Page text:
My recent visit to London coincided with lots of photography exhibitions, many of which were of interest. I managed to fit in eight during the five days there. I started with Martin Parr at the Tate Modern. This is a small exhibition focusing on a number of his classic images but still well worth seeing.
At The Photographers Gallery there were three shows: Alex Prager, a photographer I had not previously heard of and whose work left me underwhelmed; Tish Murtagh, another new to me photographer whose politically charged images of British urban life in the 70s and 80s were superb; and Shirley Baker, who photographed the same urban British environment in the 60s and 70s but with a slightly less militant touch.
At the Barbican Gallery there were two major exhibitions featuring Dorothea Lange and Vanessa Winship. Lange is best known for one single image, Migrant Mother, but this exhibition traces her work from her early days running a portrait studio for wealthy clients, through her work during the Deptression era, to later works documenting the fate of Japanese Americans during WW2 and finally a series a somewhat romanticised and cliched series of images from Ireland in the 1950s.
I’ve admired Vanessa Winship’s work for a long time, partly because her explorations have paralleled my own – Albania and Georgia particularly – but mostly because she is a documentary photography who does more than document. I can’t put it any better than Sean O’Hagan does in his Guardian review: “Her series Black Sea is subtitled Between Chronicle and Fiction, which goes some way towards evoking the atmosphere of her work and her approach – a kind of imaginative social documentary that is both rooted in place, yet elusive.” As with Lange, this is a comprehensive exhibition tracing Winship’s career from the early 2000s to the present. Her more recent work has taken a different, more conceptual, direction and, for me, has lost something of its force as a result.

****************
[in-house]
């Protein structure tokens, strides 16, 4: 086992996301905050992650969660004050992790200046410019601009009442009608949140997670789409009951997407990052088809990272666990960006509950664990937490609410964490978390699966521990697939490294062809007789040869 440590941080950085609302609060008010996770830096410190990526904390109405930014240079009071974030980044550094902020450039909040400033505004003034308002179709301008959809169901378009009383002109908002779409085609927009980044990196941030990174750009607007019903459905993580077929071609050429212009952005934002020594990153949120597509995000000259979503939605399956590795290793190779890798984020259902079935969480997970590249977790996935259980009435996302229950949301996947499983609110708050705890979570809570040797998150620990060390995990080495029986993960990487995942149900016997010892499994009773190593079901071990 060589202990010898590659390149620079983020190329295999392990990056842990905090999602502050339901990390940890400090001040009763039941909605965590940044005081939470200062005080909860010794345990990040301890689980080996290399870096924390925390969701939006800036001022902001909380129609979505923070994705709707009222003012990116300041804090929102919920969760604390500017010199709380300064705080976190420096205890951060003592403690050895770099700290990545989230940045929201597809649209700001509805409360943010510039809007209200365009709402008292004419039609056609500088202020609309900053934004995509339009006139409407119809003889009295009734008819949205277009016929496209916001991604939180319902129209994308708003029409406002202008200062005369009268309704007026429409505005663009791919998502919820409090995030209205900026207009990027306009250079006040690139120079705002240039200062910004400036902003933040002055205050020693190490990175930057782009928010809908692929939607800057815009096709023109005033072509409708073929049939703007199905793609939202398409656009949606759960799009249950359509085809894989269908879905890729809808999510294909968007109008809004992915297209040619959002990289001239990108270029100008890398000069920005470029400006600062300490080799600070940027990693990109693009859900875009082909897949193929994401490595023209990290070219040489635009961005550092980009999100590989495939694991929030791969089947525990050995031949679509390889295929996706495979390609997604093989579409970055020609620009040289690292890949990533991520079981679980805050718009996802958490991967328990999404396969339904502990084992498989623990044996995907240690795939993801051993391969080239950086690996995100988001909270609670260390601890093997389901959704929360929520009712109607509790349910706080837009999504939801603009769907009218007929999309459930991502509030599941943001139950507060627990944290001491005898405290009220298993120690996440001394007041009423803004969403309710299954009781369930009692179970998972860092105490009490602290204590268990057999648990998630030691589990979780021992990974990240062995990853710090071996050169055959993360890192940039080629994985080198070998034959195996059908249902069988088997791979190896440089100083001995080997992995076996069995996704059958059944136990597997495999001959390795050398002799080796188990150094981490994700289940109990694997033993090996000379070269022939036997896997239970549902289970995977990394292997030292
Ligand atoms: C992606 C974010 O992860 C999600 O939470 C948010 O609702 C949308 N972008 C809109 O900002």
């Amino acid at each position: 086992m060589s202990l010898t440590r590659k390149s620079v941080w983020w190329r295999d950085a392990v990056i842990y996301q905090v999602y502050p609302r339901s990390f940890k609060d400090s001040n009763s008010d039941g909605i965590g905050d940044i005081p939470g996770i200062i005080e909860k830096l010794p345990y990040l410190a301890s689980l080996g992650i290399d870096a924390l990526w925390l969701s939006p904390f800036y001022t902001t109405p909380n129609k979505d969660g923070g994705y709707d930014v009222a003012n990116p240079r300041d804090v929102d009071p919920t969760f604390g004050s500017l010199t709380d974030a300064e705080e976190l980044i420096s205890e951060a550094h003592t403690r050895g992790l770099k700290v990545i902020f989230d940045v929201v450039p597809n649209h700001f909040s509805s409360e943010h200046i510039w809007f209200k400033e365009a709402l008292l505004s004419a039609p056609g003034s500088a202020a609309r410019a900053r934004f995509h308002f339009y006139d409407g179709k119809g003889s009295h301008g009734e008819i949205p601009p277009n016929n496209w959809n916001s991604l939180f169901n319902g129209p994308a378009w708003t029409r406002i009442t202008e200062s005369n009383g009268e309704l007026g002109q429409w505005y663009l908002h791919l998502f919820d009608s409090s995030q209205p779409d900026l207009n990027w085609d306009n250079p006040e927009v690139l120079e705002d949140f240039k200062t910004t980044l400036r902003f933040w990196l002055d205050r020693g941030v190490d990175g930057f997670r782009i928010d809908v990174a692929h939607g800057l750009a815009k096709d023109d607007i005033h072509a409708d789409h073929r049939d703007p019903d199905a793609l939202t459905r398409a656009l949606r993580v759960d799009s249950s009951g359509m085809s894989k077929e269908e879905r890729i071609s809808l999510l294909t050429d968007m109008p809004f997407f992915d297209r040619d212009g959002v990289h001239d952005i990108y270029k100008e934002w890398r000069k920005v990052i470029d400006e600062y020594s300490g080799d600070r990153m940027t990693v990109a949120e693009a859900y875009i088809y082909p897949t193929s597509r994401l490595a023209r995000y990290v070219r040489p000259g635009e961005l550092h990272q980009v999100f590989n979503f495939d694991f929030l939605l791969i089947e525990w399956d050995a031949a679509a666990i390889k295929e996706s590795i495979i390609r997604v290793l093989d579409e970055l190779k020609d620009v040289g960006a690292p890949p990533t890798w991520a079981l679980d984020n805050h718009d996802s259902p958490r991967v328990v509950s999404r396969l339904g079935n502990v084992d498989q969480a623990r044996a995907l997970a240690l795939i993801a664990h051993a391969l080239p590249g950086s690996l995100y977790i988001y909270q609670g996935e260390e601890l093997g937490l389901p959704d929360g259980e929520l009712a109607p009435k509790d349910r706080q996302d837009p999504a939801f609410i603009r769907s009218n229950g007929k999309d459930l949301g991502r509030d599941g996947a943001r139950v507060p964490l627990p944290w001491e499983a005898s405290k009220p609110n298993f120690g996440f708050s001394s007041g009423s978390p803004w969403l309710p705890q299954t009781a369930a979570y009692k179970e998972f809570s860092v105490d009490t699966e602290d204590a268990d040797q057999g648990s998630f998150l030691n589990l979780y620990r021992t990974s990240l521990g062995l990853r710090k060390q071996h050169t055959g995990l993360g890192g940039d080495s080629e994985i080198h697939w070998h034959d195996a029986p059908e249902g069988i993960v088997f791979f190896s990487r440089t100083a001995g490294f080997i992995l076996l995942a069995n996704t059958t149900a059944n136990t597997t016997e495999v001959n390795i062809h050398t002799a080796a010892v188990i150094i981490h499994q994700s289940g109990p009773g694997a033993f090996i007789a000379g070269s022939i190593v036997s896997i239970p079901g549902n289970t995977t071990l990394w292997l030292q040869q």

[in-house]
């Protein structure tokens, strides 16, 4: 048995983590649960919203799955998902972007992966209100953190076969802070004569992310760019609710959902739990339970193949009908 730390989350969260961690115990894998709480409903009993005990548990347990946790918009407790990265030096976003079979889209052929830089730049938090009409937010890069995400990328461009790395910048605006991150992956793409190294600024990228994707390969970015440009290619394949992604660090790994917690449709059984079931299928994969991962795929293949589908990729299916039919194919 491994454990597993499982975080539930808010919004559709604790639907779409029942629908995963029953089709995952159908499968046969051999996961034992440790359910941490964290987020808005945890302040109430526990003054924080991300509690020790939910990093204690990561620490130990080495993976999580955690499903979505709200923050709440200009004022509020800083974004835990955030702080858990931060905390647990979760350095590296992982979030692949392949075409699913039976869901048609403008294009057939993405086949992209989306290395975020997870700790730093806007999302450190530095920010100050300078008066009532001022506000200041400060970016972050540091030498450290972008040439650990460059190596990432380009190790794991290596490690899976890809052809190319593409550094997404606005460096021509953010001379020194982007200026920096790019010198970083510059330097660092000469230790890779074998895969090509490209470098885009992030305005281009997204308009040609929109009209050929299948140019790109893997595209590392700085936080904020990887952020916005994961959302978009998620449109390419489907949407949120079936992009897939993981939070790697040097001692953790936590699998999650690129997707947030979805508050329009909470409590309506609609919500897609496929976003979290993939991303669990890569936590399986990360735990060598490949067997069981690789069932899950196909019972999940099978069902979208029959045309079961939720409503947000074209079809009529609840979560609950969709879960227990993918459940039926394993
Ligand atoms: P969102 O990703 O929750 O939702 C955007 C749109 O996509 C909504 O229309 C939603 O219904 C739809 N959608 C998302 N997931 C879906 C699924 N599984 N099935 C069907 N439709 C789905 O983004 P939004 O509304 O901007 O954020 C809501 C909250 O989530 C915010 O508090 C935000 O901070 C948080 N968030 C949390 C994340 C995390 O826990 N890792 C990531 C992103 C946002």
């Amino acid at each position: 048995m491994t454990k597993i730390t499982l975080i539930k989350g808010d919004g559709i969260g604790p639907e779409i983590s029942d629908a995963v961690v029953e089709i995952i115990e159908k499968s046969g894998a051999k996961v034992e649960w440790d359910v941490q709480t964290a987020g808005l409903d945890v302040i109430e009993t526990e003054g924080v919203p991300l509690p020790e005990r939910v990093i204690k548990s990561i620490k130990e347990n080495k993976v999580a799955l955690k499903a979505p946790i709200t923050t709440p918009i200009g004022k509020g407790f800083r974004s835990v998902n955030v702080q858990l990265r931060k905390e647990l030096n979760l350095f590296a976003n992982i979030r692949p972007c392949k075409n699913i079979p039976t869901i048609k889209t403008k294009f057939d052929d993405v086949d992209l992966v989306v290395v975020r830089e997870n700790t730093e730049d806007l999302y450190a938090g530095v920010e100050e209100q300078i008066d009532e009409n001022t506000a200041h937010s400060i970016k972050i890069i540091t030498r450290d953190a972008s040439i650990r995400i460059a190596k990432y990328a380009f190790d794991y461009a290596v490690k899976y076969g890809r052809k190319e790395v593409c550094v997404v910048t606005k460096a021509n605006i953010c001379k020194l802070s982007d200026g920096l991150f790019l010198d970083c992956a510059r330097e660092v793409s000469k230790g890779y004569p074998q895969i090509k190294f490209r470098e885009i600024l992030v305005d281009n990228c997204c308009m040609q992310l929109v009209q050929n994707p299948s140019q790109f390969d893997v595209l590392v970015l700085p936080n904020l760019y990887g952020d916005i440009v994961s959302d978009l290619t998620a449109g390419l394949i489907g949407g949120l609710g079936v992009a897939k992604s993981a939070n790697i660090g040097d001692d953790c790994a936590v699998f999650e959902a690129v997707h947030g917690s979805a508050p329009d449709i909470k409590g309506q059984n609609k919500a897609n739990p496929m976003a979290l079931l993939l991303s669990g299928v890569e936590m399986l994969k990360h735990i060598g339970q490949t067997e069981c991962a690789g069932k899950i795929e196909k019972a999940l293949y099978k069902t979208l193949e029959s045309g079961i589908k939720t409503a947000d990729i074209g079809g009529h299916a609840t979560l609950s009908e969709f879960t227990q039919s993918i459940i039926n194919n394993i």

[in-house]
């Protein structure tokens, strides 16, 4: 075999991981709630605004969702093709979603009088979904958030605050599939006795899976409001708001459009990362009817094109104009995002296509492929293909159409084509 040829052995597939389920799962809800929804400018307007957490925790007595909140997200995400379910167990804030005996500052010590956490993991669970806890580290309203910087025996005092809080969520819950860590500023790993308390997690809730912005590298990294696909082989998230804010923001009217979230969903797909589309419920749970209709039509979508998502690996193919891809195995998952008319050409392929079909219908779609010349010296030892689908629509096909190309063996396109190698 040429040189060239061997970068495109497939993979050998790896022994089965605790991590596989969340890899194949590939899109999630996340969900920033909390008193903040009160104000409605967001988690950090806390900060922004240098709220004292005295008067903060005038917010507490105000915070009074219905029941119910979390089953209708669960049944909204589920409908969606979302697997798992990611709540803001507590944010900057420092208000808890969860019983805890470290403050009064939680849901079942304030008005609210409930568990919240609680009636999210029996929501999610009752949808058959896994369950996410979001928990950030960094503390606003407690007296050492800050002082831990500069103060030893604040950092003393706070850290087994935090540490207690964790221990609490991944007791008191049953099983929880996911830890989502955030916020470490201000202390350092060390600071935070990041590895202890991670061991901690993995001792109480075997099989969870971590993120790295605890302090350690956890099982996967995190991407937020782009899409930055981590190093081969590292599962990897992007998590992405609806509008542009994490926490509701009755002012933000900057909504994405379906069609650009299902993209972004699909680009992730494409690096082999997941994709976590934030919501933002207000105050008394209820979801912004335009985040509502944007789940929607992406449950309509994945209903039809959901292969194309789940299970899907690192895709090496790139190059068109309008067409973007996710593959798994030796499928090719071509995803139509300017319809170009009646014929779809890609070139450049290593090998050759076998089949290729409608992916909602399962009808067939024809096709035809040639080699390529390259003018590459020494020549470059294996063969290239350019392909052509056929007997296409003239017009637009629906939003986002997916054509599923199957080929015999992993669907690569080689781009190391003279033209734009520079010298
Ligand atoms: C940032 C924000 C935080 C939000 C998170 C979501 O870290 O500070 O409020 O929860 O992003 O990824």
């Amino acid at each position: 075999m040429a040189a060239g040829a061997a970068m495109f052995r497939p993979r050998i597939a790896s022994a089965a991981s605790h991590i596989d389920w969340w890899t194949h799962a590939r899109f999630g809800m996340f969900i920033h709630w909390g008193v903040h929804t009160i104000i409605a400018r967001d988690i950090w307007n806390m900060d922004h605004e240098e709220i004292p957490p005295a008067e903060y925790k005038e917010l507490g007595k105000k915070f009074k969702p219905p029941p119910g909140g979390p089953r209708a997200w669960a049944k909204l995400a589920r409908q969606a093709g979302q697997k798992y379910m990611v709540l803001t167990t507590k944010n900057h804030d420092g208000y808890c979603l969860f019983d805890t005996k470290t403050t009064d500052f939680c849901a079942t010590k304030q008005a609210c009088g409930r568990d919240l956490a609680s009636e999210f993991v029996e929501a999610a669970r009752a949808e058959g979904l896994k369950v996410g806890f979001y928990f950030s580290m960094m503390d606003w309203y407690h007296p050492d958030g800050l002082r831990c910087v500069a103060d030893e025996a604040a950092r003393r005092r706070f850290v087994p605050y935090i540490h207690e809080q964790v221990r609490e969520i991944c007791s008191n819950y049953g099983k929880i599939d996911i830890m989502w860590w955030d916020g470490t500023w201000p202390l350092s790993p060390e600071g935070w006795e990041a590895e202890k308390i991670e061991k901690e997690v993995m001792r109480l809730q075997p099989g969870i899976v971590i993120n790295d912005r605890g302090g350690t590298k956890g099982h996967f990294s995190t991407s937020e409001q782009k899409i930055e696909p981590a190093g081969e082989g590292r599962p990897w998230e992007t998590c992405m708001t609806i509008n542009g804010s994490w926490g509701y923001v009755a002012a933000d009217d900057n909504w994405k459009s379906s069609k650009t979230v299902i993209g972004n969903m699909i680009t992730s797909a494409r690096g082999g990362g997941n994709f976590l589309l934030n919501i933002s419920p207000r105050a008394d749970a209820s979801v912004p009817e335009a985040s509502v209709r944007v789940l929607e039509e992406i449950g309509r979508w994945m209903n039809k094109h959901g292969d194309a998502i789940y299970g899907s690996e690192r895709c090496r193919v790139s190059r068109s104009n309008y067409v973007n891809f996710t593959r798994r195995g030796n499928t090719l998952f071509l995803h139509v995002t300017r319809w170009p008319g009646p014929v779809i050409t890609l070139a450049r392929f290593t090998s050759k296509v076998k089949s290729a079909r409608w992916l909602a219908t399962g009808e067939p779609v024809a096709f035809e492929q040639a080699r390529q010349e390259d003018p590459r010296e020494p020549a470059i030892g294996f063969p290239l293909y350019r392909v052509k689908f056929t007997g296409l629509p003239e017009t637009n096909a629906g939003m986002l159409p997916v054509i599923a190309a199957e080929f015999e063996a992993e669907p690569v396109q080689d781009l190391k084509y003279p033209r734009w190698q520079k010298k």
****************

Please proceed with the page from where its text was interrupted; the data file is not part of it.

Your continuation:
Finally, two smaller exhibitions. First, Jane Brown at Proud Central. Brown spent many decades working for the Observer and this exhibition offers an excellent sampling of her portraits and some of her documentary work. Second, John Bulmer at The Observatory. I’ve mentioned Bulmer and his documenting of northern England previously, but this exhibition also includes a number of images from his many years working around the world for the Sunday Times Magazine. Unfortunately while The Observatory advertises itself as a photography gallery with a coffee shop, it’s more like a coffee shop with a photography gallery. Quite a number of Bulmer’s images were impossible to view up close because of the chairs, tables (and customers) in the way.
There were, of course, many related photobooks on sale at most of these venues. Unfortunately my suitcases were already close to the limit so these will have to wait for another time.